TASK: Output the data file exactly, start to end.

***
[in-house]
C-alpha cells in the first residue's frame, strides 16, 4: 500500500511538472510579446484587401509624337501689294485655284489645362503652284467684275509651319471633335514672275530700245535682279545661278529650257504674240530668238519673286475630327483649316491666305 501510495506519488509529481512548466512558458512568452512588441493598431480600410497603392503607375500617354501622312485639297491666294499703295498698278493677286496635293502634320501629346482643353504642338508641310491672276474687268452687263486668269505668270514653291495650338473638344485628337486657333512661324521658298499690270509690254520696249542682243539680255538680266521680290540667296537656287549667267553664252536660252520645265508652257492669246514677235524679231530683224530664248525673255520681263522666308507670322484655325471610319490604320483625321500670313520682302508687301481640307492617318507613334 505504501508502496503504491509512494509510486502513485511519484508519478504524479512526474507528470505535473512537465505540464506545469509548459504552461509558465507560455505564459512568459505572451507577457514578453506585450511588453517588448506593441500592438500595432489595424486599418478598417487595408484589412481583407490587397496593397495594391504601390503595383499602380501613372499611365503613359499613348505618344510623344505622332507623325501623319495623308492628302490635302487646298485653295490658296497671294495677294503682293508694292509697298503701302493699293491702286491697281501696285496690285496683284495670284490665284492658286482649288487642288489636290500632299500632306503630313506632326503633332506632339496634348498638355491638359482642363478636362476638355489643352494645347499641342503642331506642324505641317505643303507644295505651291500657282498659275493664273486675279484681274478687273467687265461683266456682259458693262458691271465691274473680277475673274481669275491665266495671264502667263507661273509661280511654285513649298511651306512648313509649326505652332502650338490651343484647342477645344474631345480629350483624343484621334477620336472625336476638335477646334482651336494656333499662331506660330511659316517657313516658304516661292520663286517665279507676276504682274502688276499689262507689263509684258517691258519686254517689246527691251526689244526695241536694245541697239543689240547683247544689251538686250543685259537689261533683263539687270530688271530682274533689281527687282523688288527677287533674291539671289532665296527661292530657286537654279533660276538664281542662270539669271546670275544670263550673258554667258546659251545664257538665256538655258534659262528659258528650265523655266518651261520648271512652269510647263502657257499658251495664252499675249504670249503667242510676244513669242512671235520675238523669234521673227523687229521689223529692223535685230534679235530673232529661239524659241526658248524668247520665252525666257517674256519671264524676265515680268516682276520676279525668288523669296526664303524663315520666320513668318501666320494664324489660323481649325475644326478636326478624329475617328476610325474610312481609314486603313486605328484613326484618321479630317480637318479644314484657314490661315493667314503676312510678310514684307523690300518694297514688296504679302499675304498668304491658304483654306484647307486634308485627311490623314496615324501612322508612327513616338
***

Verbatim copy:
[in-house]
C-alpha cells in the first residue's frame, strides 16, 4: 500500500511538472510579446484587401509624337501689294485655284489645362503652284467684275509651319471633335514672275530700245535682279545661278529650257504674240530668238519673286475630327483649316491666305 501510495506519488509529481512548466512558458512568452512588441493598431480600410497603392503607375500617354501622312485639297491666294499703295498698278493677286496635293502634320501629346482643353504642338508641310491672276474687268452687263486668269505668270514653291495650338473638344485628337486657333512661324521658298499690270509690254520696249542682243539680255538680266521680290540667296537656287549667267553664252536660252520645265508652257492669246514677235524679231530683224530664248525673255520681263522666308507670322484655325471610319490604320483625321500670313520682302508687301481640307492617318507613334 505504501508502496503504491509512494509510486502513485511519484508519478504524479512526474507528470505535473512537465505540464506545469509548459504552461509558465507560455505564459512568459505572451507577457514578453506585450511588453517588448506593441500592438500595432489595424486599418478598417487595408484589412481583407490587397496593397495594391504601390503595383499602380501613372499611365503613359499613348505618344510623344505622332507623325501623319495623308492628302490635302487646298485653295490658296497671294495677294503682293508694292509697298503701302493699293491702286491697281501696285496690285496683284495670284490665284492658286482649288487642288489636290500632299500632306503630313506632326503633332506632339496634348498638355491638359482642363478636362476638355489643352494645347499641342503642331506642324505641317505643303507644295505651291500657282498659275493664273486675279484681274478687273467687265461683266456682259458693262458691271465691274473680277475673274481669275491665266495671264502667263507661273509661280511654285513649298511651306512648313509649326505652332502650338490651343484647342477645344474631345480629350483624343484621334477620336472625336476638335477646334482651336494656333499662331506660330511659316517657313516658304516661292520663286517665279507676276504682274502688276499689262507689263509684258517691258519686254517689246527691251526689244526695241536694245541697239543689240547683247544689251538686250543685259537689261533683263539687270530688271530682274533689281527687282523688288527677287533674291539671289532665296527661292530657286537654279533660276538664281542662270539669271546670275544670263550673258554667258546659251545664257538665256538655258534659262528659258528650265523655266518651261520648271512652269510647263502657257499658251495664252499675249504670249503667242510676244513669242512671235520675238523669234521673227523687229521689223529692223535685230534679235530673232529661239524659241526658248524668247520665252525666257517674256519671264524676265515680268516682276520676279525668288523669296526664303524663315520666320513668318501666320494664324489660323481649325475644326478636326478624329475617328476610325474610312481609314486603313486605328484613326484618321479630317480637318479644314484657314490661315493667314503676312510678310514684307523690300518694297514688296504679302499675304498668304491658304483654306484647307486634308485627311490623314496615324501612322508612327513616338